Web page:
Above you’re seeing the Huawei MediaPad 10 FHD next to the Samsung Galaxy Tab 10.1 and a 3rd generation iPad with Retina display. They don’t look or feel all that different from one another when they’ve got their displays turned off, that’s for sure. See if you can name each tablet by their corners and edges!
Then have a peek at a few benchmarks taking note that this tablet works with Huawei’s own quad-core processor (quad-core 1.4GHz Cortex-A9 to be exact) but doesn’t quite beat out the competition in a standardized competition. You’ll be able to run many high-powered applications here but don’t expect much more power than you had with your NVIDIA Tegra 2 tablet – don’t be fooled by a simple addition of a couple cores to the name. Have a peek once more at the hands-on video above to see how well it does in everyday switching between apps and you’ll see the truth.
This device works essentially as well as the rest of the top-tier Android universe as far as battery life goes, with a massive 6600mAh battery under the hood to keep you up all night. What happens with a tablet – unless you carry it with you all day long – is that you leave it asleep for the major part of your day. When you do this, the machine gets a relatively unfair advantage over the smartphone you’ve got in your pocket as far as battery life goes because it’s not getting punched in the gut all day long with mobile data. It’s true too with this Huawei tablet: because you’re not prone to using it all day long, you’ll be getting several days of battery life if you use it regularly (or 26 days if you don’t use it at all). If you’re a heavy user, expect as short a battery life as 8 hours.
The camera is OK, certainly nothing to write home about. It’s utterly blown away by competitors such as the HTC Jetstream and the Google Nexus 10 tablet from Samsung. The Samsung Galaxy Note 10.1‘s camera takes the Huawei MediaPad 10 FHD to the cleaners even though the Note has 5 megapixels under the hood and the MediaPad has 8 – food for thought. The video it captures, on the other hand, is fairly nice.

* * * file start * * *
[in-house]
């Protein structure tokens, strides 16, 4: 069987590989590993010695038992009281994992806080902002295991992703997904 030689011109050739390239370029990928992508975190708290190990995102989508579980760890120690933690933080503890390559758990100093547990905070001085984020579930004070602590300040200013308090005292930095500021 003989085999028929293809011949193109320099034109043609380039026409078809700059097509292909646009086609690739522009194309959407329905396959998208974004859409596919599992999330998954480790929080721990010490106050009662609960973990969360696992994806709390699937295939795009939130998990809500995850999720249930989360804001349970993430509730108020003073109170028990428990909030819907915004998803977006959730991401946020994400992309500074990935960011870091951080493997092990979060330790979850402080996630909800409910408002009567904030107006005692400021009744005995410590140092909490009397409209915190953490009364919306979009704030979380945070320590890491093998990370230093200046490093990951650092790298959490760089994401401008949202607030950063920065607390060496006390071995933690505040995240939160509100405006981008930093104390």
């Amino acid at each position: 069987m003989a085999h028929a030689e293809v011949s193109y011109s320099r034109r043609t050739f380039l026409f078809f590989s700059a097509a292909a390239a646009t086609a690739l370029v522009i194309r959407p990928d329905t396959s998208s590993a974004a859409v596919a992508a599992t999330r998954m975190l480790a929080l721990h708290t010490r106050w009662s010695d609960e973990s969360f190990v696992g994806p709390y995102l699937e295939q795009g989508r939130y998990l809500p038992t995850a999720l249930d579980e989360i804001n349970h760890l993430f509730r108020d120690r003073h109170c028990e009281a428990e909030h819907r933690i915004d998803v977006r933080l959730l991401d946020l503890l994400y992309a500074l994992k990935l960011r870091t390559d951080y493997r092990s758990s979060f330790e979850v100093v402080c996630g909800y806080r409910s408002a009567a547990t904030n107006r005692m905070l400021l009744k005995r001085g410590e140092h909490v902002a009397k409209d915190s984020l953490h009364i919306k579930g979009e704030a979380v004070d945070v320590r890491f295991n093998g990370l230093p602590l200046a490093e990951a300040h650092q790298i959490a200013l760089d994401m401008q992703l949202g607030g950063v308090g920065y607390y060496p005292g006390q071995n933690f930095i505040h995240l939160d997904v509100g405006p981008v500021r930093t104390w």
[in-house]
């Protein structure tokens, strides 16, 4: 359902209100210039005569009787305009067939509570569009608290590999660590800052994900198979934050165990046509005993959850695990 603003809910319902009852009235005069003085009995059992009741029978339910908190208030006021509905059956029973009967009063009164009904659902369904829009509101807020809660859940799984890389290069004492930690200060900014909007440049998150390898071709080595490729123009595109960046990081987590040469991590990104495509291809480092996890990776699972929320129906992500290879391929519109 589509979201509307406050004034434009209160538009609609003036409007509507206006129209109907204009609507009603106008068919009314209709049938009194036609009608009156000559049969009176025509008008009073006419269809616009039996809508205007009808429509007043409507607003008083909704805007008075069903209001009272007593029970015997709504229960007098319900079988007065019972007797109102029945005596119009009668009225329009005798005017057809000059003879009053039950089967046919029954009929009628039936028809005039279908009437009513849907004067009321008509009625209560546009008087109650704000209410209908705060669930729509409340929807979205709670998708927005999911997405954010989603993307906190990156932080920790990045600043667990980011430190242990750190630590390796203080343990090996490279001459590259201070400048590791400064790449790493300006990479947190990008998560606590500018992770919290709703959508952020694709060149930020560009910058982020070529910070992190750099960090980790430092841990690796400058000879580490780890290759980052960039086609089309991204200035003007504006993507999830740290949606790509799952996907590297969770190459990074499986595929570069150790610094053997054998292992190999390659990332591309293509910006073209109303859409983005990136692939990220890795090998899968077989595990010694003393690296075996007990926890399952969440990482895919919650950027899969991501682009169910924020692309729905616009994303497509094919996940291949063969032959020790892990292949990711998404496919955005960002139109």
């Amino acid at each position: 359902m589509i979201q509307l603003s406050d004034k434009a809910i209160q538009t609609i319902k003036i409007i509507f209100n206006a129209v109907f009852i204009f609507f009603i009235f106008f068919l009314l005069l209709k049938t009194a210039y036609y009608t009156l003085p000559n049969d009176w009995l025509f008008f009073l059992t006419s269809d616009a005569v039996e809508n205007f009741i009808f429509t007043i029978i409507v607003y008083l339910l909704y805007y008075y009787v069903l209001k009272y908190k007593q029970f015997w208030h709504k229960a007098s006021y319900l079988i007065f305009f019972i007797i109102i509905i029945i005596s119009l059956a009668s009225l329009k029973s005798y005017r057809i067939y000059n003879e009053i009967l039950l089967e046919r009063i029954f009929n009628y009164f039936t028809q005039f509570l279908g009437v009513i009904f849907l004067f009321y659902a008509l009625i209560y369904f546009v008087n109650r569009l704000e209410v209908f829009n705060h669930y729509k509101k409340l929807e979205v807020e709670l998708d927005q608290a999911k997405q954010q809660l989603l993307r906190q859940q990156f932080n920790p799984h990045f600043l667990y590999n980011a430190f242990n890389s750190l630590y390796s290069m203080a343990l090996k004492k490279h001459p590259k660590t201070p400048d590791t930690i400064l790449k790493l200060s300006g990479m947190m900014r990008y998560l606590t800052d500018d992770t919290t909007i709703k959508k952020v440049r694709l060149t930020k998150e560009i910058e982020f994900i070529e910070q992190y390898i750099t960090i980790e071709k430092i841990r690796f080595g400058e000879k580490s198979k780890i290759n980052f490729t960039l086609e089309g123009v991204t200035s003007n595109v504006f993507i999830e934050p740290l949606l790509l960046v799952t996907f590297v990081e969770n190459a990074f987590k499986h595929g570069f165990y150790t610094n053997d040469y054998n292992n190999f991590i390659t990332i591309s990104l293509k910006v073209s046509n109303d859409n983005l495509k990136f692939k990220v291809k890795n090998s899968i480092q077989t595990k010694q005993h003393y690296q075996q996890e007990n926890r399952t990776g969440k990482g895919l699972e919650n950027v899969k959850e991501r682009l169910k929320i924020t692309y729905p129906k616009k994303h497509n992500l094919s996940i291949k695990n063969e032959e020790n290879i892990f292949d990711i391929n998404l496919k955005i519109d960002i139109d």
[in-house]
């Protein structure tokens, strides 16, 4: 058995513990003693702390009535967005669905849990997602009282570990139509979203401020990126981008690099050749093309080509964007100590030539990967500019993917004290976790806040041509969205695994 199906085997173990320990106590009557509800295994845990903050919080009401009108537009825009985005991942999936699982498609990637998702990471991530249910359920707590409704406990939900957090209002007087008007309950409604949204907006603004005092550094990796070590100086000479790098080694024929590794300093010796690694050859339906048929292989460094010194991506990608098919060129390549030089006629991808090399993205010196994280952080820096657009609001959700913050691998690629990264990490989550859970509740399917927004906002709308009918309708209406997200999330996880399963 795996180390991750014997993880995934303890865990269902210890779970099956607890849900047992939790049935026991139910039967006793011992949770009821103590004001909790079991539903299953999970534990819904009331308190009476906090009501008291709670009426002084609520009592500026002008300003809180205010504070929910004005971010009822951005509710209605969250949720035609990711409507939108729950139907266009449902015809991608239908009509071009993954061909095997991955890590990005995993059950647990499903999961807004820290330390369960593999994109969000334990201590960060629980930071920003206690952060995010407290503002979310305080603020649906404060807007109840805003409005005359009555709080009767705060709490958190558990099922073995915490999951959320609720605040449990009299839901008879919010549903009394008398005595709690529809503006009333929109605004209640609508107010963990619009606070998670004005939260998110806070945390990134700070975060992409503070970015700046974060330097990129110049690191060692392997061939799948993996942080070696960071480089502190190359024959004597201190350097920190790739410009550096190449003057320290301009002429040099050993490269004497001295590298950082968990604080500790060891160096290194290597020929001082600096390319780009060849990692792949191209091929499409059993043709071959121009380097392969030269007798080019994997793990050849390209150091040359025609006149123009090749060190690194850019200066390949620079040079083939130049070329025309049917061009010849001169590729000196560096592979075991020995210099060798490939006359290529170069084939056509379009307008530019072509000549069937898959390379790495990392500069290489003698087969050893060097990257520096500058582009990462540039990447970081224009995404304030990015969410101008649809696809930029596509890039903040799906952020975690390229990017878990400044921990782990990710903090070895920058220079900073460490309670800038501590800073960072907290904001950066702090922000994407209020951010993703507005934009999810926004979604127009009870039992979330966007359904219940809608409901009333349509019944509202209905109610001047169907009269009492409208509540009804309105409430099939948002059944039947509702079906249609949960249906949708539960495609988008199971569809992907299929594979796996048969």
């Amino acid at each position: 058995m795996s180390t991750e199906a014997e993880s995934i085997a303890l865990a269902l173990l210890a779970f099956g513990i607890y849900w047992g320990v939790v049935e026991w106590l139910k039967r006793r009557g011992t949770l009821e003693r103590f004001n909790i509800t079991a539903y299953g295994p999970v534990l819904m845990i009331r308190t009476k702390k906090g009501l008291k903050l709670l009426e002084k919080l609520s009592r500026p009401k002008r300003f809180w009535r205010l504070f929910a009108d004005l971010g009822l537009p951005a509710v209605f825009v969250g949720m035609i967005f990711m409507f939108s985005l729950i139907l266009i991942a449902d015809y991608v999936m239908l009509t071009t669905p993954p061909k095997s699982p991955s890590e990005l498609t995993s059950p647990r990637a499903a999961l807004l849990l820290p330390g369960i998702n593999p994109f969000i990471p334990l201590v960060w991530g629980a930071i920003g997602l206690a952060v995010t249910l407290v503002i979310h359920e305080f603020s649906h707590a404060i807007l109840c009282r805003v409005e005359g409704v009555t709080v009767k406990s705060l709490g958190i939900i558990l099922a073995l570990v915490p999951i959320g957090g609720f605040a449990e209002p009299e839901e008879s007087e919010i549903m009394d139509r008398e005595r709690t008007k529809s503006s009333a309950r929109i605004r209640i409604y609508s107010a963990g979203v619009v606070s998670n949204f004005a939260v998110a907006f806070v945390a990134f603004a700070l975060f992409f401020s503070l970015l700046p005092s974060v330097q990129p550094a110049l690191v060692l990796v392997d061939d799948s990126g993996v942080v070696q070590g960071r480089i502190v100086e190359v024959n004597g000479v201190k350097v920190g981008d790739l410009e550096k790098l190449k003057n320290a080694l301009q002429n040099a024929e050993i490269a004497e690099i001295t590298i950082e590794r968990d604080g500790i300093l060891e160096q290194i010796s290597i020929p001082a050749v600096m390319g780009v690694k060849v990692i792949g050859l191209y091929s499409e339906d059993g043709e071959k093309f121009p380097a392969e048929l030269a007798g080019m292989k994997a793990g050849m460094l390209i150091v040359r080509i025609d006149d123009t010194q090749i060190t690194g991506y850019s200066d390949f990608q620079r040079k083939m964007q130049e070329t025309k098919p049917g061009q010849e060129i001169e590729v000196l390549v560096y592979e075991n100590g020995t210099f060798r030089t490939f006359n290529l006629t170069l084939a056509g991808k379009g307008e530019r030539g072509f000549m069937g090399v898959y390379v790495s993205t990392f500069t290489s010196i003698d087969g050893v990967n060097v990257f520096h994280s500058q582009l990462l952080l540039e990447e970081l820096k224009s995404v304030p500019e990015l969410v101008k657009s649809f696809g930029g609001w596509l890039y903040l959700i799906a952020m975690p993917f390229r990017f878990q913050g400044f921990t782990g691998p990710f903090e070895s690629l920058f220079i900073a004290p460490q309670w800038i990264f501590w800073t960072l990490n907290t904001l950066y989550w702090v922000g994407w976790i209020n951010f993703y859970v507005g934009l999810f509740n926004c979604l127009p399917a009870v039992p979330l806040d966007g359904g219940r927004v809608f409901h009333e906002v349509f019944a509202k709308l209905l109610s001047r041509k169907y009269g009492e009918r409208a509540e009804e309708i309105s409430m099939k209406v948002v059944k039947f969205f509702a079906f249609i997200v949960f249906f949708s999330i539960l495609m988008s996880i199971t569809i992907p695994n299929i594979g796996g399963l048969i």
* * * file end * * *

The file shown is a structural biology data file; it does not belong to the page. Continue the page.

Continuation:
This device is a rather nice addition to the Android tablet universe, and certainly offers up a unique option where otherwise you’d be handling either a Samsung tablet or going over to Apple for an iPad. If you’re thinking about grabbing the highest quality Android tablet on the market today, I would still personally point you toward the Galaxy Note 10.1 simply due to its much more well-rounded ecosystem and matured device family. [See: "Smart Device specs are over, long live the ecosystem" column for more information.]
If on the other hand you want to take a fresh look at the Android tablet and don’t mind that your device looks strikingly similar to an original Samsung Galaxy Tab 10.1, Huawei is here to back you up. The speaker system is strong, the display is fairly nice, and you’ll definitely be the only one on your block with this tablet, guaranteed. The cost of this device for anyone outside of China will certainly be prohibitive at $600 USD or more, on the other hand, so unless you can get this machine for next-to-nothing, you’ll be better off skipping it and waiting for Huawei to present a more complete package – and a wider release, to boot.
Chris Burns is currently head editor for SlashGear and executive editor for Android Community. Based in Minneapolis, Minnesota, he's responsible for editorial decisions made for the USA-based day-team of SG and AC and he uses an iPad 3 as a VCR. Follow him @ t_chrisburns and inside Google+ at http://chrisburns.co/+ for tech, gadget, and design news galore.